Hundreds gathered at Liberty Plaza to make their voices heard.
And what's more American than free speech?
But Officer Krupke was there, too.
I got the distinct impression he didn't
like my camera.
People from all walks of life
gathered at Liberty Street and Broadway
to express their outrage at our political system
and those who profit from others' misery.
Hundreds of messages were in evidence
including the one extending from this backpack.
A closer view of the same
Some people had camped there for days,
a short distance away from this.
I wondered what George would say.
Some messages expressed anger at the recent
police brutality, which Lawrence O'Donnell
commented on . . .
The First Amendment to the Constitution of
the United States:
Congress shall make no law respecting an establishment of religion, or prohibiting the free exercise thereof; or abridging the freedom of speech, or of the press; or the right of the people peaceably to assemble, and to petition the Government for a redress of grievances.
The occupation organizer's website is HERE.
The site contains more pics, video, and other information,
including a message from Noam Chomsky expressing
his solidarity with the protestors.
The police were present but restrained.
V for Vendetta
(Alan Moore must be proud.)
The area was covered with placards
that were being made by some in attendance.
The NYPD recorded the gathering
from across the street.
Officer Medina seemed lost in thought.
People from diverse backgrounds were present.
Reverend Billy rubbed his nose right after
offering some opinions here . . .
Police kept an eye on things . . .
. . . as the occupation continued . . .
Around mid-afternoon, this guy - who
appeared to be someone in charge - arrived
and quietly watched the crowd.
While he texted, I suddenly got the feeling
that the police were planning something -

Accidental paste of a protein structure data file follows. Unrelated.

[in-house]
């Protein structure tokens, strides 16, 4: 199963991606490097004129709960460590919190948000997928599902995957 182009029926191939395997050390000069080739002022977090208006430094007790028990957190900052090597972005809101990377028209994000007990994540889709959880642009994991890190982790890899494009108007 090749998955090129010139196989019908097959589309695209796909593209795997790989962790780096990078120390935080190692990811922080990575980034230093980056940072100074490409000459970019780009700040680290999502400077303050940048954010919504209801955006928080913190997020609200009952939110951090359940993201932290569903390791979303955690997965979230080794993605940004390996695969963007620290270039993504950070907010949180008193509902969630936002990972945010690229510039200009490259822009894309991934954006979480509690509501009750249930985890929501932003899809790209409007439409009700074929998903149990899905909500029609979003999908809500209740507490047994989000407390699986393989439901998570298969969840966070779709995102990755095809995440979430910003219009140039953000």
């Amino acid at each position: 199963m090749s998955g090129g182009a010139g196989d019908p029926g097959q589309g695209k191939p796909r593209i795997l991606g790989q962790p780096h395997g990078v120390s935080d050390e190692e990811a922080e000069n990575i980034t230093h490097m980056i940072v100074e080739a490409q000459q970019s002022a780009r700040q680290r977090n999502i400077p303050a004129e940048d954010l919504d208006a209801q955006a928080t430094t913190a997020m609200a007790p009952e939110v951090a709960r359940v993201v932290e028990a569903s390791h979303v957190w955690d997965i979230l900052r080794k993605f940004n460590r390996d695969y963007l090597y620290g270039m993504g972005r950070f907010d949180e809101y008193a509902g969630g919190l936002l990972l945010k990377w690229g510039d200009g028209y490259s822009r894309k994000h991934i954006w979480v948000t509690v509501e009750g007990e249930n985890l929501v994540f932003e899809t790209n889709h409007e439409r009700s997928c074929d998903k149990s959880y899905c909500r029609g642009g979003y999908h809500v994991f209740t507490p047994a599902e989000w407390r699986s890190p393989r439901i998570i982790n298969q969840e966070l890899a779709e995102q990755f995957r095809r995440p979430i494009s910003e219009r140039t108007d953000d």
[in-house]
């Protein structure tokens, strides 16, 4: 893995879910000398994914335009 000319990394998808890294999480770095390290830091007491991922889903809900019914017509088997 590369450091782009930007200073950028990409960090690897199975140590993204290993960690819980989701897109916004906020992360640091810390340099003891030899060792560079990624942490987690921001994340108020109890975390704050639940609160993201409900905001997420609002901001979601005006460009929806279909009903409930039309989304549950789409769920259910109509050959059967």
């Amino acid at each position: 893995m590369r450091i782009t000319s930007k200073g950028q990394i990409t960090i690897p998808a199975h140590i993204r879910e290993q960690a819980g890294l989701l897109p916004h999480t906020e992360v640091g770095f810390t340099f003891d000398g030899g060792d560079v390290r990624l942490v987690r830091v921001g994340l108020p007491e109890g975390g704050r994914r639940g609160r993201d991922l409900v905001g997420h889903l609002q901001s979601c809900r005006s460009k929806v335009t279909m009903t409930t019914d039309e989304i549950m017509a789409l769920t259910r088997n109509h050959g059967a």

maybe clearing the plaza with pepper spray
and billy clubs.
But my fears proved groundless,
and a march was allowed to proceed.
The police fell in behind the marchers, and
I fell in behind them, ready to bear witness
in case they attacked protestors again.
The paddy wagon was always nearby
as the strong police presence continued.
Surprisingly, the police kept their cool,
even in the midst of protestors.
Commander Viviano did crowd control
as officers followed along.
The guy in the back must have had the
least seniority or the lowest rank. He had
to carry the roll of fencing that's used to
I couldn't help remembering the lines from
"I Am the Walrus":
Mister City Policeman sitting
Pretty little policemen in a row.
See how they fly like Lucy in the Sky,
See how they run.
Time got short, and I had to leave the march,
but at Rockefeller Center, I caught this picture of Bill Clinton.
The pic isn't that great, because I had to hold the camera
over my head and shoot blind. In light of the protests that day,
it was somehow fitting that my last pic was of him, since he
supported NAFTA, which helped screw the
American worker. And to think I voted for him in '92.
At the time, I considered him a good alternative to another
four years of George H.W. Bush, but in retrospect,
I wonder if it would have made much difference
who was in office.